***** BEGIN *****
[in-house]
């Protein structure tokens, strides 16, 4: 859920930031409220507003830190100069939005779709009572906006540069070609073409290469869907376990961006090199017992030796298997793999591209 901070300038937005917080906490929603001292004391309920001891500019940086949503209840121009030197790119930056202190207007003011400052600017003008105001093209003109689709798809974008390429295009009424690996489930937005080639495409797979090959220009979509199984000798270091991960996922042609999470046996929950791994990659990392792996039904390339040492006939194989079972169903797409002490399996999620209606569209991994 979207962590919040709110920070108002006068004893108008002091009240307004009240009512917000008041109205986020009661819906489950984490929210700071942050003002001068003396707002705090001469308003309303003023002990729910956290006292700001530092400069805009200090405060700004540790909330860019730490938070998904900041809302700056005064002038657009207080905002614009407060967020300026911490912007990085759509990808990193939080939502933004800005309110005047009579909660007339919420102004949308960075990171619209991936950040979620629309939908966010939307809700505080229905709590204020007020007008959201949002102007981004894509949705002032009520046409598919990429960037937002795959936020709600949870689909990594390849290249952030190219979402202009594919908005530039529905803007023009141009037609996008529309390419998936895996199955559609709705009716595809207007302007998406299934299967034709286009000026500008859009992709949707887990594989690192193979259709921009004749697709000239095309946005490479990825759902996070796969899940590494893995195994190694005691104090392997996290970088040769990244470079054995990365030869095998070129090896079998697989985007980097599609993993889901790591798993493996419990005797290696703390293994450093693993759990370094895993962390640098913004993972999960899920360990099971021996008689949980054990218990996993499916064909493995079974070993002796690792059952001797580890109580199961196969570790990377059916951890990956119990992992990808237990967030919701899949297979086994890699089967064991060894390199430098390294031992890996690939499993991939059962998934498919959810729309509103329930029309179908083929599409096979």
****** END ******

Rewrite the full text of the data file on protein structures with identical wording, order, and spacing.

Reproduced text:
[in-house]
């Protein structure tokens, strides 16, 4: 859920930031409220507003830190100069939005779709009572906006540069070609073409290469869907376990961006090199017992030796298997793999591209 901070300038937005917080906490929603001292004391309920001891500019940086949503209840121009030197790119930056202190207007003011400052600017003008105001093209003109689709798809974008390429295009009424690996489930937005080639495409797979090959220009979509199984000798270091991960996922042609999470046996929950791994990659990392792996039904390339040492006939194989079972169903797409002490399996999620209606569209991994 979207962590919040709110920070108002006068004893108008002091009240307004009240009512917000008041109205986020009661819906489950984490929210700071942050003002001068003396707002705090001469308003309303003023002990729910956290006292700001530092400069805009200090405060700004540790909330860019730490938070998904900041809302700056005064002038657009207080905002614009407060967020300026911490912007990085759509990808990193939080939502933004800005309110005047009579909660007339919420102004949308960075990171619209991936950040979620629309939908966010939307809700505080229905709590204020007020007008959201949002102007981004894509949705002032009520046409598919990429960037937002795959936020709600949870689909990594390849290249952030190219979402202009594919908005530039529905803007023009141009037609996008529309390419998936895996199955559609709705009716595809207007302007998406299934299967034709286009000026500008859009992709949707887990594989690192193979259709921009004749697709000239095309946005490479990825759902996070796969899940590494893995195994190694005691104090392997996290970088040769990244470079054995990365030869095998070129090896079998697989985007980097599609993993889901790591798993493996419990005797290696703390293994450093693993759990370094895993962390640098913004993972999960899920360990099971021996008689949980054990218990996993499916064909493995079974070993002796690792059952001797580890109580199961196969570790990377059916951890990956119990992992990808237990967030919701899949297979086994890699089967064991060894390199430098390294031992890996690939499993991939059962998934498919959810729309509103329930029309179908083929599409096979």